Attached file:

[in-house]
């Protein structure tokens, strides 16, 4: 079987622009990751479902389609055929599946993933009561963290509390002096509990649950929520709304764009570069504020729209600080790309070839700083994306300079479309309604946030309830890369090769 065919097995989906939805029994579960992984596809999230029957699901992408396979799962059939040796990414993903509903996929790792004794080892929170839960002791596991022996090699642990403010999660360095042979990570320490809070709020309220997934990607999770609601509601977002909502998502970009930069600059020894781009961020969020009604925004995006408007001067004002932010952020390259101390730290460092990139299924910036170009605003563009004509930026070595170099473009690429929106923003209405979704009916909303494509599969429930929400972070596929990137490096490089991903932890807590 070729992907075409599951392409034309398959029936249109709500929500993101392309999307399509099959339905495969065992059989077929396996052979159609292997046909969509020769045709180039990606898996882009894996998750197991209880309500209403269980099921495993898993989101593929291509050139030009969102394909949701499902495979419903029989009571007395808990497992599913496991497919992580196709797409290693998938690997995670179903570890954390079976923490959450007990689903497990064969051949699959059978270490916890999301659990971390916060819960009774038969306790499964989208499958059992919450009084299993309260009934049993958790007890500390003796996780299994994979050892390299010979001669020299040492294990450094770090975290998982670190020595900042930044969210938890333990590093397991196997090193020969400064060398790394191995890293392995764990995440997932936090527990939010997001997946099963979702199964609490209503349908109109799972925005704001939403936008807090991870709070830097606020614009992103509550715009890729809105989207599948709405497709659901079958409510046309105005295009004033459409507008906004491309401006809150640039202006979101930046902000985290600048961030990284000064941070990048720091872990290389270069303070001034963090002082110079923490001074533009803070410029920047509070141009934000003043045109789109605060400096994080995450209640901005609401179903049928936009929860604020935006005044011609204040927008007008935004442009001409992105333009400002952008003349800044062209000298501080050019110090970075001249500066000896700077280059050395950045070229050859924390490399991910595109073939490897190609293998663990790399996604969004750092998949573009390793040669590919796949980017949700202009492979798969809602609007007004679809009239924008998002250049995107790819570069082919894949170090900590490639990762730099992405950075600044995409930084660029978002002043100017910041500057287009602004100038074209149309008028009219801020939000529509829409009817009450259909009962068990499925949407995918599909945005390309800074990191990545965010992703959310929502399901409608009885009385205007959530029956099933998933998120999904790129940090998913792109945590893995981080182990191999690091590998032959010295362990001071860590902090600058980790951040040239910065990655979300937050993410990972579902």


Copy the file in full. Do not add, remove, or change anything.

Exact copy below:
[in-house]
């Protein structure tokens, strides 16, 4: 079987622009990751479902389609055929599946993933009561963290509390002096509990649950929520709304764009570069504020729209600080790309070839700083994306300079479309309604946030309830890369090769 065919097995989906939805029994579960992984596809999230029957699901992408396979799962059939040796990414993903509903996929790792004794080892929170839960002791596991022996090699642990403010999660360095042979990570320490809070709020309220997934990607999770609601509601977002909502998502970009930069600059020894781009961020969020009604925004995006408007001067004002932010952020390259101390730290460092990139299924910036170009605003563009004509930026070595170099473009690429929106923003209405979704009916909303494509599969429930929400972070596929990137490096490089991903932890807590 070729992907075409599951392409034309398959029936249109709500929500993101392309999307399509099959339905495969065992059989077929396996052979159609292997046909969509020769045709180039990606898996882009894996998750197991209880309500209403269980099921495993898993989101593929291509050139030009969102394909949701499902495979419903029989009571007395808990497992599913496991497919992580196709797409290693998938690997995670179903570890954390079976923490959450007990689903497990064969051949699959059978270490916890999301659990971390916060819960009774038969306790499964989208499958059992919450009084299993309260009934049993958790007890500390003796996780299994994979050892390299010979001669020299040492294990450094770090975290998982670190020595900042930044969210938890333990590093397991196997090193020969400064060398790394191995890293392995764990995440997932936090527990939010997001997946099963979702199964609490209503349908109109799972925005704001939403936008807090991870709070830097606020614009992103509550715009890729809105989207599948709405497709659901079958409510046309105005295009004033459409507008906004491309401006809150640039202006979101930046902000985290600048961030990284000064941070990048720091872990290389270069303070001034963090002082110079923490001074533009803070410029920047509070141009934000003043045109789109605060400096994080995450209640901005609401179903049928936009929860604020935006005044011609204040927008007008935004442009001409992105333009400002952008003349800044062209000298501080050019110090970075001249500066000896700077280059050395950045070229050859924390490399991910595109073939490897190609293998663990790399996604969004750092998949573009390793040669590919796949980017949700202009492979798969809602609007007004679809009239924008998002250049995107790819570069082919894949170090900590490639990762730099992405950075600044995409930084660029978002002043100017910041500057287009602004100038074209149309008028009219801020939000529509829409009817009450259909009962068990499925949407995918599909945005390309800074990191990545965010992703959310929502399901409608009885009385205007959530029956099933998933998120999904790129940090998913792109945590893995981080182990191999690091590998032959010295362990001071860590902090600058980790951040040239910065990655979300937050993410990972579902």